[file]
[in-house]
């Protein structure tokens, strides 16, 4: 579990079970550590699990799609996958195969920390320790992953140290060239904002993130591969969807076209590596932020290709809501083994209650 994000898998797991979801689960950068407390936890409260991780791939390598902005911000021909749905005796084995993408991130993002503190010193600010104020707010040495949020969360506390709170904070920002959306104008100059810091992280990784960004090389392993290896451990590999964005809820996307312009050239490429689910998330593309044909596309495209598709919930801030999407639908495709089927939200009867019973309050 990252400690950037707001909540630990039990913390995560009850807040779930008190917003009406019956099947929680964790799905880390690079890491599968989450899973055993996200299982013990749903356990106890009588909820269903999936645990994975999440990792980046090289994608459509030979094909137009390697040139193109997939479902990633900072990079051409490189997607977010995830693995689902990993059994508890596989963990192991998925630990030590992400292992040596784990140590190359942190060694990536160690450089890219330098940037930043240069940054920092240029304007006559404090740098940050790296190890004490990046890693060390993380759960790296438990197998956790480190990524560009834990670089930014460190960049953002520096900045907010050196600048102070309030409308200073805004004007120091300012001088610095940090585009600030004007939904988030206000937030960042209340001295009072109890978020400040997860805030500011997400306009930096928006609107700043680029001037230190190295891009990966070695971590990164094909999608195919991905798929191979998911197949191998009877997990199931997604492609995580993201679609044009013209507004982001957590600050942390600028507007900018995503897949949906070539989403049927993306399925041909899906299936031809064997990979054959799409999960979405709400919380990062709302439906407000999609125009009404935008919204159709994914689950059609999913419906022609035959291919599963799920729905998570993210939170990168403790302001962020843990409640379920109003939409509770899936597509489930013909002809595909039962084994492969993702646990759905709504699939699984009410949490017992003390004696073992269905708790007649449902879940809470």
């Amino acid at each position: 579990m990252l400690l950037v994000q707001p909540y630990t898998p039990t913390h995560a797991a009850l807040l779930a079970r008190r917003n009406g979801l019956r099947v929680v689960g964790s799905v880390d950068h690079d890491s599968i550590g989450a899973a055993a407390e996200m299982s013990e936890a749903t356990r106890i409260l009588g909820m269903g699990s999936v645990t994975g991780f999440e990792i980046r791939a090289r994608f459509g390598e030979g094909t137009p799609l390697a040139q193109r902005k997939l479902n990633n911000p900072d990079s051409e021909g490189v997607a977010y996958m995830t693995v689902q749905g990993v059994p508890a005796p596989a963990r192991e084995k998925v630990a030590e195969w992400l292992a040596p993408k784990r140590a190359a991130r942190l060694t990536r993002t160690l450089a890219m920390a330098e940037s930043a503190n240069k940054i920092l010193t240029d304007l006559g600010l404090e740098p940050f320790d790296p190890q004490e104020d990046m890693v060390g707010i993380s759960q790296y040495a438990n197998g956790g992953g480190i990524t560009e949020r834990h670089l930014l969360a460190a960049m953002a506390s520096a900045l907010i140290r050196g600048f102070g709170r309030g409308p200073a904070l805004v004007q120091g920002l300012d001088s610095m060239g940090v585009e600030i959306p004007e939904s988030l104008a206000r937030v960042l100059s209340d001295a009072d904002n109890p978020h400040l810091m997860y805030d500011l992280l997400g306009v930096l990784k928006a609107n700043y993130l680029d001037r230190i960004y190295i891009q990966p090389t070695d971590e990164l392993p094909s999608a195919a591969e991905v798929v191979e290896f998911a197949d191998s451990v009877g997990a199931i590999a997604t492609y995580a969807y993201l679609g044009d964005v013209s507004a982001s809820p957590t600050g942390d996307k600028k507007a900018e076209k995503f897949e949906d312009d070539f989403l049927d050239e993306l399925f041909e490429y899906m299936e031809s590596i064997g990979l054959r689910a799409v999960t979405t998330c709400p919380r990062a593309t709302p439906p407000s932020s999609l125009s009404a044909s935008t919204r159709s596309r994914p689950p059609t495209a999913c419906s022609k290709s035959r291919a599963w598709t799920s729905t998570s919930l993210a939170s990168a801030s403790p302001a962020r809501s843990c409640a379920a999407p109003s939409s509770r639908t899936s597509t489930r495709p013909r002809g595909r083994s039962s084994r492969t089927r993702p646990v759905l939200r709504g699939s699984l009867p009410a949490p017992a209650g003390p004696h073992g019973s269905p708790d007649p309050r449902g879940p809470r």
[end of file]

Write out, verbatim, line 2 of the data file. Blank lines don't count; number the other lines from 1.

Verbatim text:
């Protein structure tokens, strides 16, 4: 579990079970550590699990799609996958195969920390320790992953140290060239904002993130591969969807076209590596932020290709809501083994209650 994000898998797991979801689960950068407390936890409260991780791939390598902005911000021909749905005796084995993408991130993002503190010193600010104020707010040495949020969360506390709170904070920002959306104008100059810091992280990784960004090389392993290896451990590999964005809820996307312009050239490429689910998330593309044909596309495209598709919930801030999407639908495709089927939200009867019973309050 990252400690950037707001909540630990039990913390995560009850807040779930008190917003009406019956099947929680964790799905880390690079890491599968989450899973055993996200299982013990749903356990106890009588909820269903999936645990994975999440990792980046090289994608459509030979094909137009390697040139193109997939479902990633900072990079051409490189997607977010995830693995689902990993059994508890596989963990192991998925630990030590992400292992040596784990140590190359942190060694990536160690450089890219330098940037930043240069940054920092240029304007006559404090740098940050790296190890004490990046890693060390993380759960790296438990197998956790480190990524560009834990670089930014460190960049953002520096900045907010050196600048102070309030409308200073805004004007120091300012001088610095940090585009600030004007939904988030206000937030960042209340001295009072109890978020400040997860805030500011997400306009930096928006609107700043680029001037230190190295891009990966070695971590990164094909999608195919991905798929191979998911197949191998009877997990199931997604492609995580993201679609044009013209507004982001957590600050942390600028507007900018995503897949949906070539989403049927993306399925041909899906299936031809064997990979054959799409999960979405709400919380990062709302439906407000999609125009009404935008919204159709994914689950059609999913419906022609035959291919599963799920729905998570993210939170990168403790302001962020843990409640379920109003939409509770899936597509489930013909002809595909039962084994492969993702646990759905709504699939699984009410949490017992003390004696073992269905708790007649449902879940809470």